Serena Williams foot fault: What did she say and why?

Meltdowns are a part of tennis, but foot-fault calls – especially on crucial points – seem to drive players over the edge.

Darron Cummings/AP
A line judge leaves her chair to report an argument with Serena Williams, left, of the United States, during her match against Kim Clijsters, of Belgium, at the US Open tennis tournament in New York, on Saturday.

Serena Williams's spectacular meltdown in the semifinal of the US Open Saturday reinforces one truism of modern tennis: nothing infuriates players quite as much as the foot fault call.

Battered and reeling in a match against Kim Clijsters, Williams was called for a foot fault on a second serve at 15-30, 5-6 in the second set. The call gave Clijsters two match points, and so incensed Williams that she began a tirade worthy of tennis's four-letter king, John McEnroe.

(Do you remember: "You cannot be serious!")

Approaching the lineswoman who made the call, shaking her racket and pointing, Williams said: "I'm going to shove this [expletive] ball down your [expletive] throat," according to writer S.L. Price, who was in the press tribune 15 rows away, says he heard Williams say: "You better [expletive] be right."

(See a video of the entire incident here.)

Having already received a conduct warning for throwing her racket in the first set, Williams was docked a point for her outburst. At 15-40, that was match point, and Serena lost the match – 6-4, 7-5 – without hitting another ball.

Tantrums are a part of tennis. But the foot-fault tantrum appears to have a special place in the tennis world.

Perhaps this is because the rule is so inconsistently enforced. A player must not touch any part of the service line during a serve, yet line judges often ignore infractions.

What's more, some players say there is an unwritten rule that – just as hockey referees call nothing but the most blatant penalties in overtime playoff games – tennis officials should ignore seemingly ticky-tack infractions like foot faults when stakes are high.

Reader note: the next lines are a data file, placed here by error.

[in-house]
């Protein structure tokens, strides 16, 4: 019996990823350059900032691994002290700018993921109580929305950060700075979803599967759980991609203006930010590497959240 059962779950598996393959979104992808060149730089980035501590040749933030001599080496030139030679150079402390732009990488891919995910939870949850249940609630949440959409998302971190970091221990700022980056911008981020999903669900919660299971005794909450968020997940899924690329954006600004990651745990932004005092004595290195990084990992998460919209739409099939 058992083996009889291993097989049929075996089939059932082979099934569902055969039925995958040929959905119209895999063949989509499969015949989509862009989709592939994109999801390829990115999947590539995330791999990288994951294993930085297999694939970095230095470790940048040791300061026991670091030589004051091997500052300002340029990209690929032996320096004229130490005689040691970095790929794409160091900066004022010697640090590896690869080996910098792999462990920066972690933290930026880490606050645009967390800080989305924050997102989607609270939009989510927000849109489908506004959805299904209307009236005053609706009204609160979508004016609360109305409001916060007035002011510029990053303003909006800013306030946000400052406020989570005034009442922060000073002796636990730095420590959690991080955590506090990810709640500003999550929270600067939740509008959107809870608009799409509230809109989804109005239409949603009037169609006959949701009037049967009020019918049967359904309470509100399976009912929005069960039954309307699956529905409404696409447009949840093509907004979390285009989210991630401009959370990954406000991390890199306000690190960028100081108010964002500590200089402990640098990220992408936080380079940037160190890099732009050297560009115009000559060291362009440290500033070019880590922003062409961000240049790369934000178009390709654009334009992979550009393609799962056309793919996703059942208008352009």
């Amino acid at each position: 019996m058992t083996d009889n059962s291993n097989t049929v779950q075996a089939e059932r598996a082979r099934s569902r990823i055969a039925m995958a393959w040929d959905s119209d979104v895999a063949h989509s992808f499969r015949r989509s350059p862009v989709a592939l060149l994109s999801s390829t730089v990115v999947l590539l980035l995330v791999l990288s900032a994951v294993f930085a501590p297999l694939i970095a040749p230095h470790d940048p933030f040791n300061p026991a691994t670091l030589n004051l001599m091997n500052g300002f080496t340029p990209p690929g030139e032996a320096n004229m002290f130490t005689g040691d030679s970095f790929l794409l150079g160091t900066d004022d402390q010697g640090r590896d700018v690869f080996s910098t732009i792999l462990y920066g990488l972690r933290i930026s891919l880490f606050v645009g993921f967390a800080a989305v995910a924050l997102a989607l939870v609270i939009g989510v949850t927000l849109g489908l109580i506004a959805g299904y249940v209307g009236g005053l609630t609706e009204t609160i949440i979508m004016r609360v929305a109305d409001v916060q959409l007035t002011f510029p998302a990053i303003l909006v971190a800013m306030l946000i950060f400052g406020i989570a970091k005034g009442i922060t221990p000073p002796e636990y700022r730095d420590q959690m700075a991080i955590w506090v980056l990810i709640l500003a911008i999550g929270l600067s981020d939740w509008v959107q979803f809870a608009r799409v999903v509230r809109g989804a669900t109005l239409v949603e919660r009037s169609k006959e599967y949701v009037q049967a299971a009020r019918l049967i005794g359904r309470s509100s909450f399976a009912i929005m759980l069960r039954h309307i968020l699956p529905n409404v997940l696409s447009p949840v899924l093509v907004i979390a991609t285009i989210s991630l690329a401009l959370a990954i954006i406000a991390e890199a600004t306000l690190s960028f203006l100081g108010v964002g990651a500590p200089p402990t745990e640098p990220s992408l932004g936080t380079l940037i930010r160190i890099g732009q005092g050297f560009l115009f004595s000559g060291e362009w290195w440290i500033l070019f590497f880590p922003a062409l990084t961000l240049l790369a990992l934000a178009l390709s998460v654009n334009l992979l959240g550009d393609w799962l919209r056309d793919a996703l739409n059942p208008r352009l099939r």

Russian Marat Safin, no stranger to implosions on and off the court (see one about another foot fault here), had this to say in his post-match press conference about being called for a foot fault on a second serve at a crucial point of last year's US open.

"I think it was complete [expletive]."

He went on to give voice to what many fans – and perhaps Williams herself – were thinking Saturday night.

"It's difficult and it's almost impossible to make a foot fault on a second serve, and especially in the important moments you shouldn't call it."

In a qualifying round for the Rogers Cup in Montreal last month, a foot fault call on a set point caused Michael Llodra to stage a courtside sit-in (here, with pictures). He sat in his chair and refused to continue playing until the tournament organizer himself arrived.

Llodra lost his appeal, his cool, and the game. More remarkably, though, was that even as he turned things around, winning the set and eventually the match, he continued to stare and the linesman and even argue with him for another 20 minutes.

The foot fault has made news in this US Open already. When a linesman called a foot fault on Williams in the second round, she gave the linesman this stare.

Earlier, in the first round, Serena's sister, Venus, was called for seven foot faults in her first-round match. Her reaction, quite different from her sister's, was to ask: "Which foot?"

"It threw me off," Venus said later in her press conference. "After that I just got a little tentative."

In the end, she had the time to right herself on the way to a 6-7 (5), 7-5, 6-3 win.

On Saturday, however, her sister did not.


Follow us on Twitter.

You've read  of  free articles. Subscribe to continue.
QR Code to Serena Williams foot fault: What did she say and why?
Read this article in
QR Code to Subscription page
Start your subscription today